Presidential Poll Registration Begins

Presidential Poll  Registration BeginsPresidential Poll  Registration Begins

Iran's Interior Ministry started registering hopefuls for the May presidential elections at its Election Headquarters in Tehran on Tuesday, as curious Iranians wait to see the contenders aiming to prevent the incumbent President Hassan Rouhani from repeating his 2013 success.

Doubts and questions over the names of presidential candidates will come to an end on Saturday, the last day of registration.

Interior Minister Abdolreza Rahmani Fazli, in a press conference on Tuesday, said the ministry is in coordination with bodies in charge of overseeing elections to hold "a clean and glorious" election.

He expressed hope that other responsible bodies will also cooperate to prepare the ground for maximum participation in the polls, IRNA reported.

The Guardians Council is in charge of overseeing all Iranian elections while the city council is supervised by a special parliamentary board.

The city council vote will be held concurrent with the presidential election on May 19, but its registration period was March 20-26, during which over 287,000 candidates signed up to vie for about 178,000 council seats across the country.

Fazli warned candidates of conducting untimely publicity campaigns, noting that the 20-day campaigning period begins on April 28 and ends on May 17.

"Starting the campaign too soon and violating the law are not considered good for someone who wants to take the responsibility of managing the country and implementing the Constitution"," he said.

The presidential candidates will be vetted by the Guardians Council from April 16 to 20, and the process can be extended to April 25.

The final list of candidates will be announced by the Interior Ministry on April 27.

***First Principlist Registers

Mostafa Mirsalim, a member of Islamic Coalition Party, was one of the first politicians who registered his name on Tuesday, while wearing a worker's uniform.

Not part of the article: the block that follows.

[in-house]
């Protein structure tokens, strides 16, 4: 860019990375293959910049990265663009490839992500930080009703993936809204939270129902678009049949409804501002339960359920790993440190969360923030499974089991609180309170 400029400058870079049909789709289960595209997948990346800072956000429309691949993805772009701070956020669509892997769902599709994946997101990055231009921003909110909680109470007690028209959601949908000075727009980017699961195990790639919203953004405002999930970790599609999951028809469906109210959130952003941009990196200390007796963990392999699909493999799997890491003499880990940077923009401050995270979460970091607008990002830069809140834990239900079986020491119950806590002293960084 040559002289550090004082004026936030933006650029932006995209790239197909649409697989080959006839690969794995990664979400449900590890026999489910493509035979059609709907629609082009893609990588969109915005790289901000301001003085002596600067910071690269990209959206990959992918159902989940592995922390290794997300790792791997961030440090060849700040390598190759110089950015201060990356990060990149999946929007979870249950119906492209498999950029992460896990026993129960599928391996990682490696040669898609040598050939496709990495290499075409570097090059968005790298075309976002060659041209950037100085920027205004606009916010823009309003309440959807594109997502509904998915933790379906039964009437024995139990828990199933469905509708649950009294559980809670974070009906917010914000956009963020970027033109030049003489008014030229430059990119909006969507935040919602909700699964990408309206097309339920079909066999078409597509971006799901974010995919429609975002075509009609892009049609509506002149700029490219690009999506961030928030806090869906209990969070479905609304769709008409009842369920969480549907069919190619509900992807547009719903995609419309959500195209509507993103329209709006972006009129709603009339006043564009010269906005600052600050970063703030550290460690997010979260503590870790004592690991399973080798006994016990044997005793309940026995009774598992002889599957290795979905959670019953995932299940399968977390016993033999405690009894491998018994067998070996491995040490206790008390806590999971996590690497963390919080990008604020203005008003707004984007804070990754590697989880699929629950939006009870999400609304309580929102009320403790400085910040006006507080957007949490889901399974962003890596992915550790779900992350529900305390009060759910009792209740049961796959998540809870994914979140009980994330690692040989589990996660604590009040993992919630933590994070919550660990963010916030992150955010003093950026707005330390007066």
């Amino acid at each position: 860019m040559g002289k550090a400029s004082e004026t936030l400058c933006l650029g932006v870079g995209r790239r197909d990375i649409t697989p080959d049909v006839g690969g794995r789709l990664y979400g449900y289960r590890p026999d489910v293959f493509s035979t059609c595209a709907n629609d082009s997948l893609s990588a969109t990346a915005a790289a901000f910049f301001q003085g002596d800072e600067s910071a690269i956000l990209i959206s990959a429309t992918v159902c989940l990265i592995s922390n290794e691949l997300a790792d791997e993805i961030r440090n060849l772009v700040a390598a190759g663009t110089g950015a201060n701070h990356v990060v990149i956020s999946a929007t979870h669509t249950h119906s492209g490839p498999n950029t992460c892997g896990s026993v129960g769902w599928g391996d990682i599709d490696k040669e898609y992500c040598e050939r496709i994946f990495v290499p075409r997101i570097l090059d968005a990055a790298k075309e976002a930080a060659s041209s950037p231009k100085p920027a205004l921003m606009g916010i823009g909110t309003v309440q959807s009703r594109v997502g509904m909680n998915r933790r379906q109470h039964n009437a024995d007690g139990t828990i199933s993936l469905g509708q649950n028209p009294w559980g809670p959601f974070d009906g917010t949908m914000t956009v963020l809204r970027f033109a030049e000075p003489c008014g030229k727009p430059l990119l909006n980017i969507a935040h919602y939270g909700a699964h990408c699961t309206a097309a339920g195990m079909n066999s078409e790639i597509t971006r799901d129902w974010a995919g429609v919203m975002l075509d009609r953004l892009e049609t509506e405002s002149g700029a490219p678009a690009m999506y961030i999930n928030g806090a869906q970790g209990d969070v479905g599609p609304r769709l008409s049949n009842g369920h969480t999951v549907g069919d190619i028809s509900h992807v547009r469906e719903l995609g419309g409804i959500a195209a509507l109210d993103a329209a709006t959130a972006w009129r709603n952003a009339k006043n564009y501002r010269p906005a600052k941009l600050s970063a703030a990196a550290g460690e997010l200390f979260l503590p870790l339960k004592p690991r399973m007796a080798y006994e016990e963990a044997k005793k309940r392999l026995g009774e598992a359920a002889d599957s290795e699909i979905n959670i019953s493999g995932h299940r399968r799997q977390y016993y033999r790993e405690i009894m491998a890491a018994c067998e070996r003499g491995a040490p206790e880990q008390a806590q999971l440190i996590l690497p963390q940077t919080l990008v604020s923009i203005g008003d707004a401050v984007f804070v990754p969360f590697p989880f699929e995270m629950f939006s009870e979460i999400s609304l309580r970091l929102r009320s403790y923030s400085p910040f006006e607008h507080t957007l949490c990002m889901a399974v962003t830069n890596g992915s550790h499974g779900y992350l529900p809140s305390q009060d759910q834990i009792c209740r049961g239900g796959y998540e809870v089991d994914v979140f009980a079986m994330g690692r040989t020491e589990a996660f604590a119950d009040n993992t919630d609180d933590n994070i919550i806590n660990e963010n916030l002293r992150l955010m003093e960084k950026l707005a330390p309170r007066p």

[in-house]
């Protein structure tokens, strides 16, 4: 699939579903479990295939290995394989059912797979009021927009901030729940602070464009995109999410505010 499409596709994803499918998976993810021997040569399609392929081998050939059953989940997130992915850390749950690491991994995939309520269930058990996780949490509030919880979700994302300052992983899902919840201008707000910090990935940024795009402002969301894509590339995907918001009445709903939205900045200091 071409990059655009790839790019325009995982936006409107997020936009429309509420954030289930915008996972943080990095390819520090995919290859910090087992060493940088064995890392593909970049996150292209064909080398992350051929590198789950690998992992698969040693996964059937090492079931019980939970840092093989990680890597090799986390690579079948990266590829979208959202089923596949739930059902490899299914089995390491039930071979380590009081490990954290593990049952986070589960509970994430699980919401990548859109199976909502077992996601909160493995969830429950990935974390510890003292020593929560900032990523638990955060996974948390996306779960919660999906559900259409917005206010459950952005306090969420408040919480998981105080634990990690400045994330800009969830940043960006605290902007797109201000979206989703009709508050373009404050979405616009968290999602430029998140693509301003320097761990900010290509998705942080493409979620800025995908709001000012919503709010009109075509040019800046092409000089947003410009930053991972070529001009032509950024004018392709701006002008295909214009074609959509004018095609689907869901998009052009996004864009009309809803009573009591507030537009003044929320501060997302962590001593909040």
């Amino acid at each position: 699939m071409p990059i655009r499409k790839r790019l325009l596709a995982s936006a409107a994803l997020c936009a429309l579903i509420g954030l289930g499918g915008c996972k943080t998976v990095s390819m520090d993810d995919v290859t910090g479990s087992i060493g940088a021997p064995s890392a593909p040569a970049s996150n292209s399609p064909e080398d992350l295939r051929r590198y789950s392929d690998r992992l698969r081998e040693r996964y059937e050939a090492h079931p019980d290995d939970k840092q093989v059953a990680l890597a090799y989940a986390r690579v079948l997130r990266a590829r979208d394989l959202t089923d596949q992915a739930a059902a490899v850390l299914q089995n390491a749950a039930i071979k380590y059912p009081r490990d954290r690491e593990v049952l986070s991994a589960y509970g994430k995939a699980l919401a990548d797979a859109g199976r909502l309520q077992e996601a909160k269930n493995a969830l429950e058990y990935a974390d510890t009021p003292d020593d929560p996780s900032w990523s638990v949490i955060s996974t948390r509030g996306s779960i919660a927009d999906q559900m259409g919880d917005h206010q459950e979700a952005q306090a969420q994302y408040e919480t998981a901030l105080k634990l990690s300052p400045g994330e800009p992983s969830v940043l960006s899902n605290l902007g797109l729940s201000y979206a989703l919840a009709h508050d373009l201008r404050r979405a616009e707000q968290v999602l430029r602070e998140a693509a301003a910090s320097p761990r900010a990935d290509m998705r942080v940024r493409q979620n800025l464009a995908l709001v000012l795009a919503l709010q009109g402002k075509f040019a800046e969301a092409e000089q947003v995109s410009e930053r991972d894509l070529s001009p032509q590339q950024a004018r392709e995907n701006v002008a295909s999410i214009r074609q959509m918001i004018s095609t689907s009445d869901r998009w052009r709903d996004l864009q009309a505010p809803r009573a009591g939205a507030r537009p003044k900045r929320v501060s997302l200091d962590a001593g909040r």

The principlist figure, who is also a former minister of culture and Islamic guidance, told reporters his aim was to aid economic recovery by "moving the wheels of domestic production" and create jobs for several millions of unemployed Iranians.

He said he believes his primary rival will be Rouhani.

But a tough job awaits Mirsalim and other rivals of the incumbent president, whose decision to seek reelection was announced late February by one his deputies.

No Iranian president who finished his first term has failed in his second presidential bid. Moreover, members of the reformist camp, one of the two giants of Iran's politics, are in consensus over backing Rouhani's reelection.

The Popular Front of Islamic Revolution Forces, a recently-founded principlist coalition expected to play a big role in the presidential poll, last week announced a five-member shortlist of candidates the bloc could endorse in the race.

Ebrahim Raeisi, the custodian of the holy shrine of Imam Reza (PBUH) and former prosecutor general, tops the PFIRF shortlist and is considered to have the highest chance of representing the bloc in the race.


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